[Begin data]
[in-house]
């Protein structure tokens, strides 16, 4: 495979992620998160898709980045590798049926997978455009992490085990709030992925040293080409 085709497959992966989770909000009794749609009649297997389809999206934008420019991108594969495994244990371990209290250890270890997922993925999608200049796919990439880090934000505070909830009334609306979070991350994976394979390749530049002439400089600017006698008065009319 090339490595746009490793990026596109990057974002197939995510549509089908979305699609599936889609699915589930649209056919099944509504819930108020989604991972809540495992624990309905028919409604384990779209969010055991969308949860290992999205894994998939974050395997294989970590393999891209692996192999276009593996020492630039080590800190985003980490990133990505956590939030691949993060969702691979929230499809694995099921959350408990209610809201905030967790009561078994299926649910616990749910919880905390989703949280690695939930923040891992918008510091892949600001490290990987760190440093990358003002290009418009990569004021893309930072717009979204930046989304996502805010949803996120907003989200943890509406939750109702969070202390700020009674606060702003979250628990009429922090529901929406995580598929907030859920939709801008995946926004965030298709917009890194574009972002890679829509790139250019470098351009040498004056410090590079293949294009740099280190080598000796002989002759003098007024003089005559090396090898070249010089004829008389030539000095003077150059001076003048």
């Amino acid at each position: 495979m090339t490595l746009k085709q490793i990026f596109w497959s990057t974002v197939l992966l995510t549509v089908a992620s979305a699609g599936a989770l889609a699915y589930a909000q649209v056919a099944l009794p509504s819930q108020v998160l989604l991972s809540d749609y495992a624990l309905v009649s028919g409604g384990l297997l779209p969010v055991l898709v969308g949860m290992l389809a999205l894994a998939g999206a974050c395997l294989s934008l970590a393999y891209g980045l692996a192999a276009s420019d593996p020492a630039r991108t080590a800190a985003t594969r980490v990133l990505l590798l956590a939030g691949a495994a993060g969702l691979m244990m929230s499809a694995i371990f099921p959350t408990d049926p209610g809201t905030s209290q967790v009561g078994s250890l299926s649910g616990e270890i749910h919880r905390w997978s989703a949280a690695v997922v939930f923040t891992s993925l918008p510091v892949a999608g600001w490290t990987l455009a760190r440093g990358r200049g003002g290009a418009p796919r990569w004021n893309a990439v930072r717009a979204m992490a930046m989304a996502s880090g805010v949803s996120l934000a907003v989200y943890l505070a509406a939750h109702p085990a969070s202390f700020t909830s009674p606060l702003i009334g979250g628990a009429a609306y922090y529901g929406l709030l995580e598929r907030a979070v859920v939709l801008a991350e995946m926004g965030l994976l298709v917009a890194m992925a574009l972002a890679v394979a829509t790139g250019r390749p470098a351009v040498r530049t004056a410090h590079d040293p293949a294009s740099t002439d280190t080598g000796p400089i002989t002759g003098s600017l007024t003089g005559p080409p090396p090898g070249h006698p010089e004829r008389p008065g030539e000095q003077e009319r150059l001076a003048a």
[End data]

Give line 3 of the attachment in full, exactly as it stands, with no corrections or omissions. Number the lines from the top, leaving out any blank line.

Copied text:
């Amino acid at each position: 495979m090339t490595l746009k085709q490793i990026f596109w497959s990057t974002v197939l992966l995510t549509v089908a992620s979305a699609g599936a989770l889609a699915y589930a909000q649209v056919a099944l009794p509504s819930q108020v998160l989604l991972s809540d749609y495992a624990l309905v009649s028919g409604g384990l297997l779209p969010v055991l898709v969308g949860m290992l389809a999205l894994a998939g999206a974050c395997l294989s934008l970590a393999y891209g980045l692996a192999a276009s420019d593996p020492a630039r991108t080590a800190a985003t594969r980490v990133l990505l590798l956590a939030g691949a495994a993060g969702l691979m244990m929230s499809a694995i371990f099921p959350t408990d049926p209610g809201t905030s209290q967790v009561g078994s250890l299926s649910g616990e270890i749910h919880r905390w997978s989703a949280a690695v997922v939930f923040t891992s993925l918008p510091v892949a999608g600001w490290t990987l455009a760190r440093g990358r200049g003002g290009a418009p796919r990569w004021n893309a990439v930072r717009a979204m992490a930046m989304a996502s880090g805010v949803s996120l934000a907003v989200y943890l505070a509406a939750h109702p085990a969070s202390f700020t909830s009674p606060l702003i009334g979250g628990a009429a609306y922090y529901g929406l709030l995580e598929r907030a979070v859920v939709l801008a991350e995946m926004g965030l994976l298709v917009a890194m992925a574009l972002a890679v394979a829509t790139g250019r390749p470098a351009v040498r530049t004056a410090h590079d040293p293949a294009s740099t002439d280190t080598g000796p400089i002989t002759g003098s600017l007024t003089g005559p080409p090396p090898g070249h006698p010089e004829r008389p008065g030539e000095q003077e009319r150059l001076a003048a």